After a recent keynote presentation I gave with my partner in crime, Joe Gerstandt, a lady approached me. She handed me a business card with note written on the back. Our presentation that day had been about authenticity and the journey to becoming more authentic in our lives.
As we talked, she shared that she had sat in her chair after we had finished, crying because she had just realized that she needed to quit her job–now. She loved the work she did, but didn’t feel like she was able to do it in a way that was true to who she really is. She was nervous about the decision, but resolute. She said that our session had been hugely important to her.
We have since exchanged some emails and she’s well on her way. Turns out, it wasn’t a momentary emotional reaction. She went back and resigned her job without having a new one. And, she’s on the path to finding something better.
This story is awesome for me. I share it because I’m proud of it. But stories like these are rare.
When I accepted my first invitation to speak at a conference about 12 years ago, I did it for a bunch of reasons. I did it for professional development. I did it because I liked speaking in front of groups. But, most importantly, I did it because I felt like it was a way to make a difference.
It would be several years before I would decide to try to make speaking part of how I made my living. I love it and am grateful that I get the opportunity to do as often as I do.
But, over the years, my idealism about the impact I can make as a speaker has dissolved into a more realistic perspective. Reading review comments from people who clearly missed the point of an entire hour-long speech is a reality check. Talking to people after a speech who confess that they didn’t remember that they had seen you speak before until near the end of your speech is pretty humbling as well.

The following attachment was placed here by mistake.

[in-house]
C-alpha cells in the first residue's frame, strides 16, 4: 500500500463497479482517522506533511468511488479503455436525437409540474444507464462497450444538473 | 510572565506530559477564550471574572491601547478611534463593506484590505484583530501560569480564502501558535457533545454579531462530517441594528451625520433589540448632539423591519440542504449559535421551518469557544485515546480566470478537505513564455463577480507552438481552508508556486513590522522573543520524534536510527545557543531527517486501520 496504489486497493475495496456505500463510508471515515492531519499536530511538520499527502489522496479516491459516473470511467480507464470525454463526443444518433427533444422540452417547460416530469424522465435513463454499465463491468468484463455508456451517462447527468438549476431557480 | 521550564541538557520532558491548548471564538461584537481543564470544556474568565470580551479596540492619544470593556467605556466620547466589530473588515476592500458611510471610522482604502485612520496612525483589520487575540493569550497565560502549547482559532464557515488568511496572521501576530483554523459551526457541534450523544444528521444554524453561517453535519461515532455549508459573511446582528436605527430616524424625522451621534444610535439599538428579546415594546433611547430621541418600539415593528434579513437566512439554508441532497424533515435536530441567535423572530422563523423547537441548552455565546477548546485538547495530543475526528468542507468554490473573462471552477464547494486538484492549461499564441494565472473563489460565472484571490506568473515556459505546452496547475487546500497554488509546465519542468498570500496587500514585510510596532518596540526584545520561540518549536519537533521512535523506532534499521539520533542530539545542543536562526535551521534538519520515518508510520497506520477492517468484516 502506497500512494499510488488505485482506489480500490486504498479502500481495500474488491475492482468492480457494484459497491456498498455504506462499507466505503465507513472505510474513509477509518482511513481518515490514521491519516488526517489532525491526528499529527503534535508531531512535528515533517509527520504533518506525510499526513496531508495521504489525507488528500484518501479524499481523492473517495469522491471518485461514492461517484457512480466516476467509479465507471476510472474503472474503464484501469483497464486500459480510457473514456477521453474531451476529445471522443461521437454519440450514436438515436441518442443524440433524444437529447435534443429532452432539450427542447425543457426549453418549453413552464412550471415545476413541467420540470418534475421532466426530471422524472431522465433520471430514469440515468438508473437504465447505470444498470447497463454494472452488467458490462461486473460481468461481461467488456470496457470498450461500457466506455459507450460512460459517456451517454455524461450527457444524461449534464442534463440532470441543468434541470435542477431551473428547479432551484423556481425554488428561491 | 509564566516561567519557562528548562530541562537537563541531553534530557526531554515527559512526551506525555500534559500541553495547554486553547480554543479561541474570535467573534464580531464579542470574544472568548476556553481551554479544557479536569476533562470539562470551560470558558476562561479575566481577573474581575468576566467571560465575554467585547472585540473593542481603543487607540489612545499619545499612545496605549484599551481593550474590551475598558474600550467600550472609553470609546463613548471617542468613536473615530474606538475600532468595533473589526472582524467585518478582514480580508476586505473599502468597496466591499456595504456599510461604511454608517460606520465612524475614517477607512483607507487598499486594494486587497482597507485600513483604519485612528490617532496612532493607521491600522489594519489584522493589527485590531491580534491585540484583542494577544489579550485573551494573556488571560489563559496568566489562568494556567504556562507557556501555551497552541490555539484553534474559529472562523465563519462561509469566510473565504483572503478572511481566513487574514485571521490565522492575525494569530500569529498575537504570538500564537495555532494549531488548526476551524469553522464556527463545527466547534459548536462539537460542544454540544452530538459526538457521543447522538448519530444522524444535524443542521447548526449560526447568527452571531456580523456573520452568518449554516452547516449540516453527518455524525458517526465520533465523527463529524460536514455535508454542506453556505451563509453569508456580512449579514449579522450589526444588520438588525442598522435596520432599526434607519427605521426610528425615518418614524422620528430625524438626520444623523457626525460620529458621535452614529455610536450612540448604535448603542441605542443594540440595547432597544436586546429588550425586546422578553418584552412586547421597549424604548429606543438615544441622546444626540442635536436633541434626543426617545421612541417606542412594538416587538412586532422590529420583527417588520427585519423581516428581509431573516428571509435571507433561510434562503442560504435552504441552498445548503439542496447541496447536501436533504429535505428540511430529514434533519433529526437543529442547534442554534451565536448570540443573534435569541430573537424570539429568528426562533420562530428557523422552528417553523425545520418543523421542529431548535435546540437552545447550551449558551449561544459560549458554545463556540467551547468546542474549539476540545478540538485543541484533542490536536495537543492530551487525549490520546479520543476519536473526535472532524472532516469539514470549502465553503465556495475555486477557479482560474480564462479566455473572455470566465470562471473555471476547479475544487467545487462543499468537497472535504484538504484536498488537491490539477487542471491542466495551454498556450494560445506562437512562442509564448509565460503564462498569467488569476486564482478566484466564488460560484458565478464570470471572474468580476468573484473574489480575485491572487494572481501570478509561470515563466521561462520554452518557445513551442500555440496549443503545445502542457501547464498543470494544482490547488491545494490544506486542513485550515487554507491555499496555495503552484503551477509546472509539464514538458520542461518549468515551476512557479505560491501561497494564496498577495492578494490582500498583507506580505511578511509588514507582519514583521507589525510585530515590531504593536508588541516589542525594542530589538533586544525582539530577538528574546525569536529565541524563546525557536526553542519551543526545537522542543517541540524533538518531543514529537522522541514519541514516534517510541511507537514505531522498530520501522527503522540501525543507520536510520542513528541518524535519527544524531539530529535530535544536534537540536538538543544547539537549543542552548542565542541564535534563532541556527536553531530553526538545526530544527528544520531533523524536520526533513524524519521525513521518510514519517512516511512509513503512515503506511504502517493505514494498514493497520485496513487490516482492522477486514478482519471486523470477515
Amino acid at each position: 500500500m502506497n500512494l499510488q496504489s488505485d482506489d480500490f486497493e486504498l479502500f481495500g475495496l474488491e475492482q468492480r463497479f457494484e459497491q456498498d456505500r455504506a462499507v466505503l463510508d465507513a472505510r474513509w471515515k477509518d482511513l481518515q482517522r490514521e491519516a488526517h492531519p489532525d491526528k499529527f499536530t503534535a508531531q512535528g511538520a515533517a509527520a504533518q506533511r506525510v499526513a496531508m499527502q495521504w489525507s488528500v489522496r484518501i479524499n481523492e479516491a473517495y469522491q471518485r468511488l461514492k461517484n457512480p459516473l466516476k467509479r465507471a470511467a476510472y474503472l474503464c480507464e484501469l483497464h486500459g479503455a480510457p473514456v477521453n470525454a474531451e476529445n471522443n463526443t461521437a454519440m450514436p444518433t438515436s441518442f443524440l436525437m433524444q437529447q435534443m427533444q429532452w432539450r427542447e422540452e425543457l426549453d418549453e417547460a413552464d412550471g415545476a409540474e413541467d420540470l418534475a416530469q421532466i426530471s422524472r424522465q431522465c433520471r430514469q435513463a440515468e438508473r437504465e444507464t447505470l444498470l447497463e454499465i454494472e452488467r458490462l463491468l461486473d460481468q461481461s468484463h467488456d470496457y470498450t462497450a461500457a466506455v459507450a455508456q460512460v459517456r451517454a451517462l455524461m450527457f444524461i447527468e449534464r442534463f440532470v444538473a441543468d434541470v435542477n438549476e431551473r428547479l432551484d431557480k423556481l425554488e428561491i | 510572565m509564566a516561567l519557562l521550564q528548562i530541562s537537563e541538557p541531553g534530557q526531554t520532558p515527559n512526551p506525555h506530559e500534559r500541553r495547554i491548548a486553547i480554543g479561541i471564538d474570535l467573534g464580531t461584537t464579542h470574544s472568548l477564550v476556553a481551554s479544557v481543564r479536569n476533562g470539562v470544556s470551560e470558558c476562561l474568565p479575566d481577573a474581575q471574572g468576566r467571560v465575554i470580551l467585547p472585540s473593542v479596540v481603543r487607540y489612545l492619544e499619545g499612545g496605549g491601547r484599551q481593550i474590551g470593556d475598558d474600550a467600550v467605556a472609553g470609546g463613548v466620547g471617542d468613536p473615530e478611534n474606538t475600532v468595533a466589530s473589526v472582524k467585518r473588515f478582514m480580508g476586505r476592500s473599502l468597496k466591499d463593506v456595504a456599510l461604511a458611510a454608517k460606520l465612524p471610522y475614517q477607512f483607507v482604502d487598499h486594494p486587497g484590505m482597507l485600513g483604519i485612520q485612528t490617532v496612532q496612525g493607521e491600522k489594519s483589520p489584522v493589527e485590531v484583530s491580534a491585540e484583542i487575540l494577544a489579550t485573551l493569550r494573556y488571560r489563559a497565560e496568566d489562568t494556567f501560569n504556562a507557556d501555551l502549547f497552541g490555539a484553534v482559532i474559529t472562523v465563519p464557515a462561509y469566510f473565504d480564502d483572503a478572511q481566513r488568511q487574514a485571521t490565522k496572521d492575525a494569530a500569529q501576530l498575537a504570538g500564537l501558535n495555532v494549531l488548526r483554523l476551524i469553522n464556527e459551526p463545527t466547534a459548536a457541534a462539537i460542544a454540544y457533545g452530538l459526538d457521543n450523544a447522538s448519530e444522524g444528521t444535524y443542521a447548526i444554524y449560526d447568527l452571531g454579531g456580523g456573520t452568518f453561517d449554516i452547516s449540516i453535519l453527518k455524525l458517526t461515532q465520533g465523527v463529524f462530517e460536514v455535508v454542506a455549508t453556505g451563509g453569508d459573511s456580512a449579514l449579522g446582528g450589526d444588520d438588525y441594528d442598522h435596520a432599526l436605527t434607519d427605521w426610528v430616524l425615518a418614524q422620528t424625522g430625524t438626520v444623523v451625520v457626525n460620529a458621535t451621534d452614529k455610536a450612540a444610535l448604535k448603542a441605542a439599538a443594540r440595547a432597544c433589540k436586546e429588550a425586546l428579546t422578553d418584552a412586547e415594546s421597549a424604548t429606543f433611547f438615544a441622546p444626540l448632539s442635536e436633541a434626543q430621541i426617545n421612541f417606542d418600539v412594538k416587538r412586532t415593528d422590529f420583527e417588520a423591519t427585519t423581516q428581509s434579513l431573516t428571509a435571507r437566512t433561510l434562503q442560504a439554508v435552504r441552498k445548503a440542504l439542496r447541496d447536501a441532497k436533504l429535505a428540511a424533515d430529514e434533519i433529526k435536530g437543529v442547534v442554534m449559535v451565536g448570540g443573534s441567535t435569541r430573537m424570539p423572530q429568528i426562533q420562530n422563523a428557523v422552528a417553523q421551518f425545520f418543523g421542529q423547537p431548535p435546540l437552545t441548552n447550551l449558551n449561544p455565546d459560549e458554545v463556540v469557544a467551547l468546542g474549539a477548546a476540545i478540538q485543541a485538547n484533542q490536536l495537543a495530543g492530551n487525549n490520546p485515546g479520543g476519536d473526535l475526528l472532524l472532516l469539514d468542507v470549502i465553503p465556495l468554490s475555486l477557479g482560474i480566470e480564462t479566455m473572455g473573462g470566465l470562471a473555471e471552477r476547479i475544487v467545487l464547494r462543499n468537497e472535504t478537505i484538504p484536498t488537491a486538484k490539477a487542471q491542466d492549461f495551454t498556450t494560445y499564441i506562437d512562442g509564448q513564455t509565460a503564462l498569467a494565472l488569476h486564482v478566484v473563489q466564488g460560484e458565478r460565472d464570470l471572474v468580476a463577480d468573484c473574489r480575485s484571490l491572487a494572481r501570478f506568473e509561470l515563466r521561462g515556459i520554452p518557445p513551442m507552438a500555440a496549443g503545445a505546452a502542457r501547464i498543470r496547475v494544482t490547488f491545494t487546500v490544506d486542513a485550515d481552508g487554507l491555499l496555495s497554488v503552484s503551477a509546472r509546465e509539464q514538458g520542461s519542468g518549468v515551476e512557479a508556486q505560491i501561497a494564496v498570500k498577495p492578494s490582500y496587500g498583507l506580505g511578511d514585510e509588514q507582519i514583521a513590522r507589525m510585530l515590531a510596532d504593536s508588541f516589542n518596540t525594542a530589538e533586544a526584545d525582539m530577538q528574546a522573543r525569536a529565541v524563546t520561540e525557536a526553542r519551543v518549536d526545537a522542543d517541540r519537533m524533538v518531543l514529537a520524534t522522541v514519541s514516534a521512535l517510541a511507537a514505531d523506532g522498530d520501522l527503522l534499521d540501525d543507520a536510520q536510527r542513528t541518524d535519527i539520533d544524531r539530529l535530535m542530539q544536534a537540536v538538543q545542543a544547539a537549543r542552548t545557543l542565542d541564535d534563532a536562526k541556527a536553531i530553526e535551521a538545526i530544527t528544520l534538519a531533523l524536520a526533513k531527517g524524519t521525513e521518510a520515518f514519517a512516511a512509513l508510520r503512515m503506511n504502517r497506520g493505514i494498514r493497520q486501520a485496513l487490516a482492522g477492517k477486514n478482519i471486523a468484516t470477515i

I’ve come to the realization that most people in any audience really just want to be entertained. Some want to be made to think. And a few are searching for some truth or insight that will help them make progress.
As a result, at the end of the speech, most people leave and move on with whatever is next on their agenda like it never happened. A few in the audience leave with good intentions about doing something with what they just heard, but who will soon get distracted before doing anything about them. And, depending upon the size of the audience, there are one or two (maybe three), who make a commitment to change based on what they just experienced.
Those few people are why I speak. This is why I spend the time and energy it takes to carefully craft messages. The fact that I can impact the life or work of even one person in the audience is enough for me.
It helps that I love speaking and I’ve embraced my role as entertainer as well. In order to make an impact for the one or two, I have to entertain the rest of the room along the way.
This is why i do this work.
Why do you do your work?